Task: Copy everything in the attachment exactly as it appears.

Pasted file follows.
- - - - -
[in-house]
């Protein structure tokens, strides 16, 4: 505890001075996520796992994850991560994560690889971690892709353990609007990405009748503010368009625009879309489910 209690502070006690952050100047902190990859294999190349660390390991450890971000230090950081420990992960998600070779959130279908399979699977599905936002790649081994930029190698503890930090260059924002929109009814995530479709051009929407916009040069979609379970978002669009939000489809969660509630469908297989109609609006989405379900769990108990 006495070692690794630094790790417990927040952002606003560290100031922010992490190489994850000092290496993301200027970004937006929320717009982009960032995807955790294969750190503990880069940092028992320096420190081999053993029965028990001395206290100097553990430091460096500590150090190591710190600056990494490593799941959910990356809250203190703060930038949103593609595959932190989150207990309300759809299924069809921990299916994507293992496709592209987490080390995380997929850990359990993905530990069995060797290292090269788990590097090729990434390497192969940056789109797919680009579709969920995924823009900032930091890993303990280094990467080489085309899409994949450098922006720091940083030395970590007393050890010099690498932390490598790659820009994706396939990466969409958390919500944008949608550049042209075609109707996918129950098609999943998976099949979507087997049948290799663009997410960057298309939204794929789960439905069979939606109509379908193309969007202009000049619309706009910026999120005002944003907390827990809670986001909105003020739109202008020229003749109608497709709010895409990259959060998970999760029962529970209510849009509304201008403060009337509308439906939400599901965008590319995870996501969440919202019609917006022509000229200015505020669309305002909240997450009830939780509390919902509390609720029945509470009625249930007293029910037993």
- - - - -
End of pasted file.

[in-house]
């Protein structure tokens, strides 16, 4: 505890001075996520796992994850991560994560690889971690892709353990609007990405009748503010368009625009879309489910 209690502070006690952050100047902190990859294999190349660390390991450890971000230090950081420990992960998600070779959130279908399979699977599905936002790649081994930029190698503890930090260059924002929109009814995530479709051009929407916009040069979609379970978002669009939000489809969660509630469908297989109609609006989405379900769990108990 006495070692690794630094790790417990927040952002606003560290100031922010992490190489994850000092290496993301200027970004937006929320717009982009960032995807955790294969750190503990880069940092028992320096420190081999053993029965028990001395206290100097553990430091460096500590150090190591710190600056990494490593799941959910990356809250203190703060930038949103593609595959932190989150207990309300759809299924069809921990299916994507293992496709592209987490080390995380997929850990359990993905530990069995060797290292090269788990590097090729990434390497192969940056789109797919680009579709969920995924823009900032930091890993303990280094990467080489085309899409994949450098922006720091940083030395970590007393050890010099690498932390490598790659820009994706396939990466969409958390919500944008949608550049042209075609109707996918129950098609999943998976099949979507087997049948290799663009997410960057298309939204794929789960439905069979939606109509379908193309969007202009000049619309706009910026999120005002944003907390827990809670986001909105003020739109202008020229003749109608497709709010895409990259959060998970999760029962529970209510849009509304201008403060009337509308439906939400599901965008590319995870996501969440919202019609917006022509000229200015505020669309305002909240997450009830939780509390919902509390609720029945509470009625249930007293029910037993």